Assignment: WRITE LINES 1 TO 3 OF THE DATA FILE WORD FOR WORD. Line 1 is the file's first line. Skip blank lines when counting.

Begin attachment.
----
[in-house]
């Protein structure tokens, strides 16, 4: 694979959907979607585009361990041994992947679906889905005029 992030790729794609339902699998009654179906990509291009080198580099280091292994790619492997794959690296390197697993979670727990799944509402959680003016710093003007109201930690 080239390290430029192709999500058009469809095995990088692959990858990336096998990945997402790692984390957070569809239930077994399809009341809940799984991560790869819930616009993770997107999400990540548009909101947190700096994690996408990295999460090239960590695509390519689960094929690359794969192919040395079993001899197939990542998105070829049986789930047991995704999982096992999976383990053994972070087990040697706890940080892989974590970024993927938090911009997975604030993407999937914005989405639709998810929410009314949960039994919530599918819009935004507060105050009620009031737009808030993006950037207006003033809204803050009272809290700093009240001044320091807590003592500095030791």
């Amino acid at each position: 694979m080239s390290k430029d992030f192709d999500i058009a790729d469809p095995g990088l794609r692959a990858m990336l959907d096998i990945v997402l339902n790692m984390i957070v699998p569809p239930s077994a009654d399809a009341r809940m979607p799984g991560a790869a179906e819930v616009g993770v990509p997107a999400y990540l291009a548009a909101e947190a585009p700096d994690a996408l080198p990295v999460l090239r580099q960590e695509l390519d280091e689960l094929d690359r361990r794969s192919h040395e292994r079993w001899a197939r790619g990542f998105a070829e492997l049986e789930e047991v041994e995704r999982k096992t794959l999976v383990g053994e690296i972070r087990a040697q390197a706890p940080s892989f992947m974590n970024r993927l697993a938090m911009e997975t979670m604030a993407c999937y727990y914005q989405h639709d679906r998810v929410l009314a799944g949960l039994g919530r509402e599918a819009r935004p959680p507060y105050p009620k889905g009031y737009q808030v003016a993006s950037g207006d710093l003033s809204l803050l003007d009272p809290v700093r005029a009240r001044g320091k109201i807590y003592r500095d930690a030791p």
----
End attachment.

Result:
[in-house]
């Protein structure tokens, strides 16, 4: 694979959907979607585009361990041994992947679906889905005029 992030790729794609339902699998009654179906990509291009080198580099280091292994790619492997794959690296390197697993979670727990799944509402959680003016710093003007109201930690 080239390290430029192709999500058009469809095995990088692959990858990336096998990945997402790692984390957070569809239930077994399809009341809940799984991560790869819930616009993770997107999400990540548009909101947190700096994690996408990295999460090239960590695509390519689960094929690359794969192919040395079993001899197939990542998105070829049986789930047991995704999982096992999976383990053994972070087990040697706890940080892989974590970024993927938090911009997975604030993407999937914005989405639709998810929410009314949960039994919530599918819009935004507060105050009620009031737009808030993006950037207006003033809204803050009272809290700093009240001044320091807590003592500095030791």
């Amino acid at each position: 694979m080239s390290k430029d992030f192709d999500i058009a790729d469809p095995g990088l794609r692959a990858m990336l959907d096998i990945v997402l339902n790692m984390i957070v699998p569809p239930s077994a009654d399809a009341r809940m979607p799984g991560a790869a179906e819930v616009g993770v990509p997107a999400y990540l291009a548009a909101e947190a585009p700096d994690a996408l080198p990295v999460l090239r580099q960590e695509l390519d280091e689960l094929d690359r361990r794969s192919h040395e292994r079993w001899a197939r790619g990542f998105a070829e492997l049986e789930e047991v041994e995704r999982k096992t794959l999976v383990g053994e690296i972070r087990a040697q390197a706890p940080s892989f992947m974590n970024r993927l697993a938090m911009e997975t979670m604030a993407c999937y727990y914005q989405h639709d679906r998810v929410l009314a799944g949960l039994g919530r509402e599918a819009r935004p959680p507060y105050p009620k889905g009031y737009q808030v003016a993006s950037g207006d710093l003033s809204l803050l003007d009272p809290v700093r005029a009240r001044g320091k109201i807590y003592r500095d930690a030791p």